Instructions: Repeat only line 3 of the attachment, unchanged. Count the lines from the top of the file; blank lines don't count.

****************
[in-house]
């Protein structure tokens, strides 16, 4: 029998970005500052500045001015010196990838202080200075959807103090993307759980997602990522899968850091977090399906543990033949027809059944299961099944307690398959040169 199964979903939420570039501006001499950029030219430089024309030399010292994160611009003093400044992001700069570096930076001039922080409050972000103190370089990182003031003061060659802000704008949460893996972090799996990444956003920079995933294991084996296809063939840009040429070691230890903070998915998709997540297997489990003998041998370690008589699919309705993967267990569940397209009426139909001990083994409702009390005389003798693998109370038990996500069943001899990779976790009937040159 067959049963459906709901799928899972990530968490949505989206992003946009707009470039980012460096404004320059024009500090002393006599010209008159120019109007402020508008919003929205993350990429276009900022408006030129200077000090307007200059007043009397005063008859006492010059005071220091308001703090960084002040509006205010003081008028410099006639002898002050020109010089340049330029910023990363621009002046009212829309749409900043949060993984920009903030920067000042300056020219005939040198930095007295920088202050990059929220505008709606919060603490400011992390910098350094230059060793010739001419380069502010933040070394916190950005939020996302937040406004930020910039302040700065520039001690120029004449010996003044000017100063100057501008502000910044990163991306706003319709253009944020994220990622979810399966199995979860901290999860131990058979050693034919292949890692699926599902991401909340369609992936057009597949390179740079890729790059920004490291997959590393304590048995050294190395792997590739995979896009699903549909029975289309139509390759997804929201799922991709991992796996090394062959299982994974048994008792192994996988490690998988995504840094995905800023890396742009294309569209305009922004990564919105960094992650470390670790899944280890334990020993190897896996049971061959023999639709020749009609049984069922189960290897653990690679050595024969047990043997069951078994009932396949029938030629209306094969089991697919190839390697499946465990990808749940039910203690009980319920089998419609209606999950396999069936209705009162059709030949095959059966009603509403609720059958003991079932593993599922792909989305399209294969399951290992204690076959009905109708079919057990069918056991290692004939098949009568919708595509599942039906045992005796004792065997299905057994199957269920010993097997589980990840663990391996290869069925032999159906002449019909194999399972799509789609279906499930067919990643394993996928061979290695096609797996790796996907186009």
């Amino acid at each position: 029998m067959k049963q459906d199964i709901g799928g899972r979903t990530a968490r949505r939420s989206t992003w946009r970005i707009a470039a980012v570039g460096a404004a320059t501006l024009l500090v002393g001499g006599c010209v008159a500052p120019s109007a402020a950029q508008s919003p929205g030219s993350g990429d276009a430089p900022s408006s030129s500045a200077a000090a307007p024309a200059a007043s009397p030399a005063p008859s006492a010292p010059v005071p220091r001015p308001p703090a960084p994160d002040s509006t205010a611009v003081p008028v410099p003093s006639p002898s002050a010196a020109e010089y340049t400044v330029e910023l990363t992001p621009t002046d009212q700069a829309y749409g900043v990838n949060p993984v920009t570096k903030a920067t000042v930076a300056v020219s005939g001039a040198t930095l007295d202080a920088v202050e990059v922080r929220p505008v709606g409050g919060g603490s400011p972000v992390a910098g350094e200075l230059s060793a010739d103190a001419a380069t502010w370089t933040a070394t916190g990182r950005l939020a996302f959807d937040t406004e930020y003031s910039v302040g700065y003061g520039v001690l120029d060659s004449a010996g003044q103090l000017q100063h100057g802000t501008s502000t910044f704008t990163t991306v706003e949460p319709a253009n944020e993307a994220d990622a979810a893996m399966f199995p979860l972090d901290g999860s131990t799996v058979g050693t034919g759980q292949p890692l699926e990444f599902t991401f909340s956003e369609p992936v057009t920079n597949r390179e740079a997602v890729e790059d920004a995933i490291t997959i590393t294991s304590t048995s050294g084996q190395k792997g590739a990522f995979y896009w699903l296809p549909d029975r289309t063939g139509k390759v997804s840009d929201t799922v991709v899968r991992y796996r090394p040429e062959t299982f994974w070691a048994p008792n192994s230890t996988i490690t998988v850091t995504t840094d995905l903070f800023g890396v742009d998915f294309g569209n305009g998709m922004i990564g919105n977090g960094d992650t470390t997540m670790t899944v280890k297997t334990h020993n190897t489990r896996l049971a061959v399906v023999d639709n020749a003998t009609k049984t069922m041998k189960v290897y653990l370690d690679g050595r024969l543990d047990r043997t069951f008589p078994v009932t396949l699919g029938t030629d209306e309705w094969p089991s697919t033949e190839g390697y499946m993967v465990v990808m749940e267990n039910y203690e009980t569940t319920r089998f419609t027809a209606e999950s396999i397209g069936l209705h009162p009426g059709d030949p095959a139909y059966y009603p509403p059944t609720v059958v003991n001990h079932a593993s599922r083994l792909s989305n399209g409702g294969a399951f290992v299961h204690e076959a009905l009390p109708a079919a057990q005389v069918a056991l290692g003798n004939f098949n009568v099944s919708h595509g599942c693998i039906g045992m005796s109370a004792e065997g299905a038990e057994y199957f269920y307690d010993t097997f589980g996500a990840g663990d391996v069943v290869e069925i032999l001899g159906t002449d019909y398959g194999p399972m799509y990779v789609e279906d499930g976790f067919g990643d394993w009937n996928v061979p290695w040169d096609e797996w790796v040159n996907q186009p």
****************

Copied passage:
């Amino acid at each position: 029998m067959k049963q459906d199964i709901g799928g899972r979903t990530a968490r949505r939420s989206t992003w946009r970005i707009a470039a980012v570039g460096a404004a320059t501006l024009l500090v002393g001499g006599c010209v008159a500052p120019s109007a402020a950029q508008s919003p929205g030219s993350g990429d276009a430089p900022s408006s030129s500045a200077a000090a307007p024309a200059a007043s009397p030399a005063p008859s006492a010292p010059v005071p220091r001015p308001p703090a960084p994160d002040s509006t205010a611009v003081p008028v410099p003093s006639p002898s002050a010196a020109e010089y340049t400044v330029e910023l990363t992001p621009t002046d009212q700069a829309y749409g900043v990838n949060p993984v920009t570096k903030a920067t000042v930076a300056v020219s005939g001039a040198t930095l007295d202080a920088v202050e990059v922080r929220p505008v709606g409050g919060g603490s400011p972000v992390a910098g350094e200075l230059s060793a010739d103190a001419a380069t502010w370089t933040a070394t916190g990182r950005l939020a996302f959807d937040t406004e930020y003031s910039v302040g700065y003061g520039v001690l120029d060659s004449a010996g003044q103090l000017q100063h100057g802000t501008s502000t910044f704008t990163t991306v706003e949460p319709a253009n944020e993307a994220d990622a979810a893996m399966f199995p979860l972090d901290g999860s131990t799996v058979g050693t034919g759980q292949p890692l699926e990444f599902t991401f909340s956003e369609p992936v057009t920079n597949r390179e740079a997602v890729e790059d920004a995933i490291t997959i590393t294991s304590t048995s050294g084996q190395k792997g590739a990522f995979y896009w699903l296809p549909d029975r289309t063939g139509k390759v997804s840009d929201t799922v991709v899968r991992y796996r090394p040429e062959t299982f994974w070691a048994p008792n192994s230890t996988i490690t998988v850091t995504t840094d995905l903070f800023g890396v742009d998915f294309g569209n305009g998709m922004i990564g919105n977090g960094d992650t470390t997540m670790t899944v280890k297997t334990h020993n190897t489990r896996l049971a061959v399906v023999d639709n020749a003998t009609k049984t069922m041998k189960v290897y653990l370690d690679g050595r024969l543990d047990r043997t069951f008589p078994v009932t396949l699919g029938t030629d209306e309705w094969p089991s697919t033949e190839g390697y499946m993967v465990v990808m749940e267990n039910y203690e009980t569940t319920r089998f419609t027809a209606e999950s396999i397209g069936l209705h009162p009426g059709d030949p095959a139909y059966y009603p509403p059944t609720v059958v003991n001990h079932a593993s599922r083994l792909s989305n399209g409702g294969a399951f290992v299961h204690e076959a009905l009390p109708a079919a057990q005389v069918a056991l290692g003798n004939f098949n009568v099944s919708h595509g599942c693998i039906g045992m005796s109370a004792e065997g299905a038990e057994y199957f269920y307690d010993t097997f589980g996500a990840g663990d391996v069943v290869e069925i032999l001899g159906t002449d019909y398959g194999p399972m799509y990779v789609e279906d499930g976790f067919g990643d394993w009937n996928v061979p290695w040169d096609e797996w790796v040159n996907q186009p």